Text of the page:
Mental Health Concerns for Children in Foster Care

Child maltreatment often results in removal from the parental home and increases the risk for behavioral health concerns.  The foster care experience can further increase this risk.  It is therefore wise to consider aspects of mental health for children in foster care including prevalence, risk, treatment, and policy recommendations.

Keywords: child maltreatment, foster care, mental health, behavioral health, adverse childhood experiences

Children who have experienced maltreatment are often placed in foster care.  Not only does child maltreatment increase the risk for development of behavioral or emotional difficulties (Hillen, T., & Gafson, L., 2015), but the foster care experience can have a negative impact on the child’s mental well-being.  With these concepts in mind, it would be beneficial to examine mental health issues of children in foster care including prevalence, risk factors, treatment options, and recommendations for policy makers.

The Issue

On any given day in the United States, there are about 400,000 children placed in foster care (U.S. Department of Health and Human Services, 2017).  Foster care is generally understood as any out-of-home placement for children who cannot safely remain in their parental home due to evidence of child maltreatment.  Child maltreatment is broadly defined as physical abuse, sexual abuse, emotional abuse, failure to provide necessary care, and failure to properly supervise resulting in actual harm or potential for harm to the well-being of a child (Cabrera, G., & Schub, T., 2018).

Child maltreatment and subsequent placement in foster care is a unique coupling of significant risk factors for behavioral health concerns.  Studies have documented the strong correlation between adverse childhood experiences (ACEs) and behavioral health struggles later in life (Garrido, E. F., Weiler, L. M., & Taussig, H. N., 2018).  While forms of child maltreatment such as sexual abuse, physical abuse, exposure to violence, etc. may be eliminated for a child removed from the parental home, this does not eliminate or even reduce the ACEs for the child.  Ironically, steps taken to protect maltreated children also increase their ACEs.  Removal from the parental home, multiple caregiver transitions, and multiple school transitions are all considered ACEs and are a reality for children in foster care (Garrido, et al., 2018).

Children in foster care, because of their higher number of ACEs, have a much higher risk of developing behavioral health issues (Marie-Mitchell, A., Studer, K. R., & O’Connor, T. G., 2016, Garrido, et al., 2018).  While mental health is a significant aspect, behavioral health is more expansive to include social aspects like substance use, delinquency, risky sexual practices, aggression, and criminality (Garrido, et al., 2018, U.S. Department of Health and Human Services, 2018).  For children, displays of aggression, delinquency or general rule-breaking, or substance use could be the result of ACEs, mental illness, or a combination of both.  Taking these concepts into account could explain the prevalence of mental health diagnosis among children in foster care.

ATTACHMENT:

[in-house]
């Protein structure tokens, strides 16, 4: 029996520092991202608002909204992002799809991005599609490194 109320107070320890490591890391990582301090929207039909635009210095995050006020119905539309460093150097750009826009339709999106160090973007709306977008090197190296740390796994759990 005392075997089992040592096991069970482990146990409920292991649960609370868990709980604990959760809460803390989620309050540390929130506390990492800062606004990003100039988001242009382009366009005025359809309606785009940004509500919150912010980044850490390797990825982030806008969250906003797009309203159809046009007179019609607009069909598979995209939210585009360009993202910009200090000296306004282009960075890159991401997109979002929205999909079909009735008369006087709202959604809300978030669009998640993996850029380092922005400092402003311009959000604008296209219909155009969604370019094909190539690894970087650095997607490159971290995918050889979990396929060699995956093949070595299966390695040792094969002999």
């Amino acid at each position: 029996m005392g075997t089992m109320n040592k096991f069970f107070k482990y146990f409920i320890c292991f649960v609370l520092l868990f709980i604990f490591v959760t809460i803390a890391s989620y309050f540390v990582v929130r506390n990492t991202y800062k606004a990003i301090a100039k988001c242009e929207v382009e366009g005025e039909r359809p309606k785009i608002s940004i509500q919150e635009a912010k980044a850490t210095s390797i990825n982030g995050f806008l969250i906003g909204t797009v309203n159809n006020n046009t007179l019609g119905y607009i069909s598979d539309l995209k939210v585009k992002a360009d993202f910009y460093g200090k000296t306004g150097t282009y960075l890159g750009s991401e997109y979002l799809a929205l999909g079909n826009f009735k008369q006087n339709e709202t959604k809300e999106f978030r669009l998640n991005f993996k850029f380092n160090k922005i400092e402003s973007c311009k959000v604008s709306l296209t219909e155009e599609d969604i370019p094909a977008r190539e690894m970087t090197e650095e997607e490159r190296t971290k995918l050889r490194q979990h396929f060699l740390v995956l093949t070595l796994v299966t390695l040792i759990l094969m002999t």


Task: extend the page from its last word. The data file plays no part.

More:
Incidence and Prevalence

Of the children in foster care, research has indicated that 40 to 60% have a mental health diagnosis compared to about 15-20% of the general population of children in the United States (Scozzaro, C. & Janikowski, T., 2015; Conn, A.-M. A.-M. Rochester. ed., Szilagyi, M., Alpert-Gillis, L., Baldwin, C., & Jee, S., 2016).  While it would be imprudent to attempt to assign specific causes for the prevalence of mental health concerns among children in foster care, there are some identified risk factors.   These risk factors include pre-placement and placement aspects of foster care (Hillen, T., & Gafson, L., 2015).  Pre-placement risk factors include:  mental illness of biological parents (genetics), substance use of biological parents and exposure to substances, ACEs related to maltreatment and trauma, and age of the child at the time of removal (Hillen, T., & Gafson, L., 2015).  Placement risk factors to consider are:  sudden changes in placement, multiple changes in placement, and the relationship between the caregiver and the child (Hillen, T., & Gafson, L., 2015).


For children experiencing behavioral health concerns, SAMHSA (Substance Use and Mental Health Services Administration) endorses a shift of focus from treatment to prevention and early identification of behavioral health concerns (U.S. Department of Health and Human Services, 2013).  It is arguable how applicable this recommendation is for children already in foster care because these children are particularly vulnerable to behavioral health concerns given the nature of their experiences.  SAMHSA also recommends developing integrated systems that continuously address primary medical care, specialty care, behavioral health care, and social support services in a family-centered approach (U.S. Department of Health and Human Services, 2013).  Translating this recommendation for children in foster care could be a struggle given that some children in foster care tend to transition between placements often which would create a barrier to continuity of care and a family-centered approach (Conn et al, 2016; Hillen, T., & Gafson, L., 2015).  However, SAMHSA’s recommendation that primary care clinicians serve as a conduit for integrated behavioral health care (U.S. Department of Health and Human Services, 2013) could potentially be beneficial to children in foster care since routine primary physical health screenings are a requirement for children in foster care (Missouri Department of Social Services, 2016).